• GC1 and 2’s eyes snap open; socks and takkies are hauled on; tent zips open; girls jump on bicycles to rush off to ‘wake’ the farm animals.
  • GC1 and 2 return hours later for drink and snack.
  • Back on bikes.
  • GC1 and 2 return hours later for drink and snack.
  • Off to build a clubhouse in amongst the trees.
  • Nighttime means a huge fire; scrambling in the dark for marshmallow sticks.
  • A quick tooth-brush, a basin wash of the ‘important bits’, a torchlight stumble back to the tent.
  • Fast asleep.
  • Repeat from the top!

(…and all the time I listen and watch. There is soooo much story-fodder to be found in the fantasy play of children.)

———————————————————————————————————-

Early on in this last trip, GirlChild2 who tells everyone everything(!), told Farmer Peter that her “mother really wants some chickens”. Now in essence this was true. But I’d planned to do this later, after a little chicken palace had been constructed in our garden. (Perhaps the ice-cold nights ’caused by unseasonal snowfalls on the surrounding mountains had left me in a state to say ‘yes’ to anything. And so, on leaving, we were handed Florence.)

I had imagined my first chicks to be of the tiny, cute and fluffy kind.

Florence is none of these.
And I LOVE her.
I’ve fallen in love with Florence because:
– she only needs 3 things from me – nourishment, a perch to roost, a cosy place to lay.
– for this she’ll give me an egg a day.
– she’ll never backchat, argue, need grooming or training, attack anyone, pee in the house, shed fur or slobber!

 

Imagine the story jewels in this: Florence moves from the farmyard and into our home on Tuesday evening. By Wednesday morning she’s tucked under GC2’s arm eating at the breakfast table and a little while later cuddled in with GC1, on the couch, watching the Disney Channel! True story.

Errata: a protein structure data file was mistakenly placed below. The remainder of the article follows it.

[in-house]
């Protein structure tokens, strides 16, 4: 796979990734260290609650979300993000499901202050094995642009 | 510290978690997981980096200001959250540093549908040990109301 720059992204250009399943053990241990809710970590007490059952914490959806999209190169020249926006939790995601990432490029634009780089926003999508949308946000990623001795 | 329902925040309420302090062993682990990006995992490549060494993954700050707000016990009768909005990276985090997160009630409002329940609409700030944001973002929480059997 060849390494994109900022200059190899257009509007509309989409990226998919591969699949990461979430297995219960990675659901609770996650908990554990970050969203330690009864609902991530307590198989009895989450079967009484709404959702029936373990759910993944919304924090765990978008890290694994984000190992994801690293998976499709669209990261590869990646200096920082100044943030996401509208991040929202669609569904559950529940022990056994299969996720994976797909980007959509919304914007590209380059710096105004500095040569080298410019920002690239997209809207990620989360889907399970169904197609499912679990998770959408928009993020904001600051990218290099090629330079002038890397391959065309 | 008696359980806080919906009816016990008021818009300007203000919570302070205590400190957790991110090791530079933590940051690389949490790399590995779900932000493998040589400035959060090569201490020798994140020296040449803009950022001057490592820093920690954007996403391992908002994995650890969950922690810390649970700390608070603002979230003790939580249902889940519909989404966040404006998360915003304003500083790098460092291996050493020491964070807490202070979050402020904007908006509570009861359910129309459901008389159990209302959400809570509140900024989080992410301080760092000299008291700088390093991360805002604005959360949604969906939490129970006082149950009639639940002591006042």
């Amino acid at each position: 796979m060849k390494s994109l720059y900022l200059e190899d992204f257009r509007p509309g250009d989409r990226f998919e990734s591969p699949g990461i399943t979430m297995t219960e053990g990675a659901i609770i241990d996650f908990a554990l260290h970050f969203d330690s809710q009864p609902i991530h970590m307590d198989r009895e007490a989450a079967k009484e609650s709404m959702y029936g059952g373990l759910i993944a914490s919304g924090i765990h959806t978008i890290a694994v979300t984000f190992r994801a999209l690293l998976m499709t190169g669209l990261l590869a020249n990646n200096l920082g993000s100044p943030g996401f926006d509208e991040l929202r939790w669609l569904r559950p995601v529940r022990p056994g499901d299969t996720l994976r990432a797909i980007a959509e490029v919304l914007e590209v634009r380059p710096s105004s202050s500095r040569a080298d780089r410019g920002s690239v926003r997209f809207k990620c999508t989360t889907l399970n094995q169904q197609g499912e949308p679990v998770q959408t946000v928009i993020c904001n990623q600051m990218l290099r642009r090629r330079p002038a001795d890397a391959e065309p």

Now Florence is one of my story jewels.I’ve taken photos and notes along the way and think that I’d love to write a story about Florence.

Maybe ‘Florence, the hen who came home‘. Or perhaps ‘Florence, from fynbos to Fish Hoek‘.

See where I’m going with this??

Now to let that all percolate while I think whether I’ll write this from a child’s perspective or from the Hen’s; whether i write this factually or dream up additional wild and wonderful adventures for Florence.

Abongi’s Journey, my journey…

 

Girl+bike+pup? Check.

Starry-eyed literary student? Check.

Fast forward a number of years. By-pass a teaching career and two pregnancies. Turn in where the sign announces: ‘Pause here for an adventurous leap into writing independence, self-promotion and prize-winning books.’

After about 10 years spent writing under the umbrellas of various publishing houses and within the constraints of the (ever-changing!) South African schools’ curriculum, I decided to enter a storybook writing competition hosted by The Centre for the Book. I approached Tasia Rosser, whose illustrations I’ve always loved, and we began to work together. The guidelines for the competition were still quite specific – the category we entered was a ‘wordless picture book’ suitable for all of South Africa’s children.

Detour ahead:

For those of you unfamiliar with the South African children’s writing scene, here are a couple of things that inform our writing (if you want to publish or earn any money in our market!):

  • Our terrible apartheid past still has deep deep routes in our collective memories. There is a concerted effort to right this and so writing for children should try to reflect all of our society. Of course this then means that freedom in text, and certainly illustrations, are often contrived to fit this need. There is emphasis placed on showing politically-correct situations such as equality in gender, race, religion.